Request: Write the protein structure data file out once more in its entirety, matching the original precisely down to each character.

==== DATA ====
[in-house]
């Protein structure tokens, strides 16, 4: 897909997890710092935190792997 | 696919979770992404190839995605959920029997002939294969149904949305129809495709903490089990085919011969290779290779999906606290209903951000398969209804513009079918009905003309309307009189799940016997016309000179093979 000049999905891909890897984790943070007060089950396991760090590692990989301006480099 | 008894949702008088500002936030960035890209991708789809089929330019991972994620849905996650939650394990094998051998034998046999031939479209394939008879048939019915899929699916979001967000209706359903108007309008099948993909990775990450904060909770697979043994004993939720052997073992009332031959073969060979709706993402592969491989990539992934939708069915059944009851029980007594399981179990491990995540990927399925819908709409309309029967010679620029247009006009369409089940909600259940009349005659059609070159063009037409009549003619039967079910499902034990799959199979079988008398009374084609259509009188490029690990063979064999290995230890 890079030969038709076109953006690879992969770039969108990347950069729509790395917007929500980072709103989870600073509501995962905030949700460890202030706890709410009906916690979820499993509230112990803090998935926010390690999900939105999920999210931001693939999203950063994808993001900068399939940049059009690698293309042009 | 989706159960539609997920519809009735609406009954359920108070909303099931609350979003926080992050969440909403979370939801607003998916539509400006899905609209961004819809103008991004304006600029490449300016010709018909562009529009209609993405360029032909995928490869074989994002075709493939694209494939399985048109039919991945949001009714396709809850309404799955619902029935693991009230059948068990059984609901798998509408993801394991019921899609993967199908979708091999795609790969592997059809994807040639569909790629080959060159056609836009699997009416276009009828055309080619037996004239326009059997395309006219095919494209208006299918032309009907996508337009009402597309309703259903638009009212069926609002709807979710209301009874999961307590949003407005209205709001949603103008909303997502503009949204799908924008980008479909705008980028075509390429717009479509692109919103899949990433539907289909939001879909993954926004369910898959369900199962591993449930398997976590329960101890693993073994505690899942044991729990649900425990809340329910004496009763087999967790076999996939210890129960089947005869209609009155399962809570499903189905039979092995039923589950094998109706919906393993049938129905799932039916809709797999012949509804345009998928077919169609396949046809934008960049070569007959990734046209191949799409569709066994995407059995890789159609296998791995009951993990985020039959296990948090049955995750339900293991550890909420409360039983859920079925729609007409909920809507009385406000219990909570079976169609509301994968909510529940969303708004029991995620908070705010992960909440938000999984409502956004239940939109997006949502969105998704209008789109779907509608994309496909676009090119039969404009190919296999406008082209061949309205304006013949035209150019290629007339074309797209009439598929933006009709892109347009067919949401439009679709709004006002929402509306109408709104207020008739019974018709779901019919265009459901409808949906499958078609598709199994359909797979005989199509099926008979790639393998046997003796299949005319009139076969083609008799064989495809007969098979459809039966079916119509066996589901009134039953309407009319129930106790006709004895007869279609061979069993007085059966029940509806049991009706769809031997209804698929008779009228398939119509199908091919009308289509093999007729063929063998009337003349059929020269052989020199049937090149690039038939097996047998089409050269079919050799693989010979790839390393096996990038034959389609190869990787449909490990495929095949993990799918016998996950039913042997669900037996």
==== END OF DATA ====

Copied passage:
[in-house]
């Protein structure tokens, strides 16, 4: 897909997890710092935190792997 | 696919979770992404190839995605959920029997002939294969149904949305129809495709903490089990085919011969290779290779999906606290209903951000398969209804513009079918009905003309309307009189799940016997016309000179093979 000049999905891909890897984790943070007060089950396991760090590692990989301006480099 | 008894949702008088500002936030960035890209991708789809089929330019991972994620849905996650939650394990094998051998034998046999031939479209394939008879048939019915899929699916979001967000209706359903108007309008099948993909990775990450904060909770697979043994004993939720052997073992009332031959073969060979709706993402592969491989990539992934939708069915059944009851029980007594399981179990491990995540990927399925819908709409309309029967010679620029247009006009369409089940909600259940009349005659059609070159063009037409009549003619039967079910499902034990799959199979079988008398009374084609259509009188490029690990063979064999290995230890 890079030969038709076109953006690879992969770039969108990347950069729509790395917007929500980072709103989870600073509501995962905030949700460890202030706890709410009906916690979820499993509230112990803090998935926010390690999900939105999920999210931001693939999203950063994808993001900068399939940049059009690698293309042009 | 989706159960539609997920519809009735609406009954359920108070909303099931609350979003926080992050969440909403979370939801607003998916539509400006899905609209961004819809103008991004304006600029490449300016010709018909562009529009209609993405360029032909995928490869074989994002075709493939694209494939399985048109039919991945949001009714396709809850309404799955619902029935693991009230059948068990059984609901798998509408993801394991019921899609993967199908979708091999795609790969592997059809994807040639569909790629080959060159056609836009699997009416276009009828055309080619037996004239326009059997395309006219095919494209208006299918032309009907996508337009009402597309309703259903638009009212069926609002709807979710209301009874999961307590949003407005209205709001949603103008909303997502503009949204799908924008980008479909705008980028075509390429717009479509692109919103899949990433539907289909939001879909993954926004369910898959369900199962591993449930398997976590329960101890693993073994505690899942044991729990649900425990809340329910004496009763087999967790076999996939210890129960089947005869209609009155399962809570499903189905039979092995039923589950094998109706919906393993049938129905799932039916809709797999012949509804345009998928077919169609396949046809934008960049070569007959990734046209191949799409569709066994995407059995890789159609296998791995009951993990985020039959296990948090049955995750339900293991550890909420409360039983859920079925729609007409909920809507009385406000219990909570079976169609509301994968909510529940969303708004029991995620908070705010992960909440938000999984409502956004239940939109997006949502969105998704209008789109779907509608994309496909676009090119039969404009190919296999406008082209061949309205304006013949035209150019290629007339074309797209009439598929933006009709892109347009067919949401439009679709709004006002929402509306109408709104207020008739019974018709779901019919265009459901409808949906499958078609598709199994359909797979005989199509099926008979790639393998046997003796299949005319009139076969083609008799064989495809007969098979459809039966079916119509066996589901009134039953309407009319129930106790006709004895007869279609061979069993007085059966029940509806049991009706769809031997209804698929008779009228398939119509199908091919009308289509093999007729063929063998009337003349059929020269052989020199049937090149690039038939097996047998089409050269079919050799693989010979790839390393096996990038034959389609190869990787449909490990495929095949993990799918016998996950039913042997669900037996």